Revolutionary Women in the tattoo industry - Shanghai Kate

We're celebrating Women's History Month with a new blog series, Revolutionary Women in the Tattoo Industry. In this series we'll be featuring interviews with trailblazing female tattoo artists and diving into the history of tattooing. We couldn't imagine doing this without featuring Shanghai Kate, a truly unstoppable tattoo artist. She started her career in the industry 50 years ago and still actively tattoos at her shop Holy Work Tattoos in Austin Texas. She has earned the title of 'The Godmother of Tattooing' for her passion, dedication, and relentless hard work. She's always enjoyed explaining the history of tattooing and from the start of her career has documented the work of various legends in tattooing, including herself. Her award winning work and captivating experiences have earned her respect from artists and tattoo enthusiasts across the world. 

How long have you been tattooing?
50 years, this is my 50th year.

Where do you currently tattoo?

We recently opened a new shop now called Holy Work Tattoos.
I'm passing on my knowledge.

Tell us about your start in the tattoo industry.
I started in 1971, prior to that, however, I was hanging out with Michael Malone. We were buddies, partners, and then he discovered tattooing before I got involved. He ran into Tom DeMita, he was trying to be a photographer. So one day he was out taking pictures of tiny plants, popping up through sidewalk cracks (perseverance little plants trying to survive at all costs) and Tom's leg was in his viewfinder. He had this incredible dragon tattoo that was done by Paul Rogers. Michael struck up a conversation with him, they hit it off and before I knew it Tom was in my house and so I started helping Michael take photos of tattooed people. We were traveling throughout the East Coast originally (New York City, fundamentally) finding people who were tattooing out of their apartments because it was illegal.  It gave us the perfect opportunity to photograph them. We did this project of documenting all the tattoo artists that we could find in the New York area and the work that was being done.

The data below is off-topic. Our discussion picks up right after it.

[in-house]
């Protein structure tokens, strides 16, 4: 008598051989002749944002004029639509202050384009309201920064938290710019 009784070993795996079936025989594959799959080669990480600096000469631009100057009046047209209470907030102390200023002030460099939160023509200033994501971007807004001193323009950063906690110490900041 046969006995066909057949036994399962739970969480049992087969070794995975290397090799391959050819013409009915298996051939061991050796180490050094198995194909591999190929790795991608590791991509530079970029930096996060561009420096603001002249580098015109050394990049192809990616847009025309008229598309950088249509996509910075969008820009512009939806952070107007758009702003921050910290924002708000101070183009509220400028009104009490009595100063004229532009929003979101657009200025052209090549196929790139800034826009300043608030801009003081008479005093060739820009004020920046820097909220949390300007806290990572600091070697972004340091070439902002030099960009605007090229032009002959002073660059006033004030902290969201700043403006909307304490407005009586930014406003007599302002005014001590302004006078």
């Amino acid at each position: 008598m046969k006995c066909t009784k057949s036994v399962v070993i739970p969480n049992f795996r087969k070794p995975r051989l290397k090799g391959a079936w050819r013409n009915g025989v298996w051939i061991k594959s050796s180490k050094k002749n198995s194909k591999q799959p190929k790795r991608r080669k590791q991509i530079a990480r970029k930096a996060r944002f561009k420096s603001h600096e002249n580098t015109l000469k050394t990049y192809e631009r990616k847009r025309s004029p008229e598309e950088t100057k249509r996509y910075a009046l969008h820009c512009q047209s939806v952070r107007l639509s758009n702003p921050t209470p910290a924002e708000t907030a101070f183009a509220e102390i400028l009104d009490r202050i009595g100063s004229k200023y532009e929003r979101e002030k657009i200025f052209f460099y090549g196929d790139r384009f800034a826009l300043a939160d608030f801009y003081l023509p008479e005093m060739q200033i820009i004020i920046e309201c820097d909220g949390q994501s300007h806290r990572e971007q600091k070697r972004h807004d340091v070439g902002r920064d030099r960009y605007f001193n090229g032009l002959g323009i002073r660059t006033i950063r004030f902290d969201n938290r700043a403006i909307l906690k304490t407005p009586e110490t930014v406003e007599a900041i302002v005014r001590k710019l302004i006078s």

When I started there were no supply houses, there was no place you could go to get pigment, there were only four pigments in existence for tattooing red, yellow, black, and green. No blues, no purples.

What did you do before becoming a tattoo artist and how did that lead you to where you are now?
I was a graphic designer, I was working for an ad agency, a very high-level ad agency in New York. So I could manufacture fake letterheads, I started making fake letterheads for sign painters. We positioned ourselves as sign painters on the east coast. We told some chemical houses that we wanted another pigment that would last long in the sun. They started sending us two ounces of dry pigment. We'd open it and completely contaminate our apartments, everything was just dyed green. We had green first. We got a blender and a rock tumbler we'd take little pieces from the package they'd send us and from that we'd send portions to Huck Spaulding, Paul Rogers, and Sailor Jerry; these were all our friends. They would mix it up with their own recipes (which I have in my little black book here). They would tattoo it in these tattoo crossword kind of grids they had on their legs, little squares they had marked off and if any inks became inflamed or had a reaction they would get it out of them and move on to the next one.

What was it like getting supplies in the beginning of your career? What challenges did you face?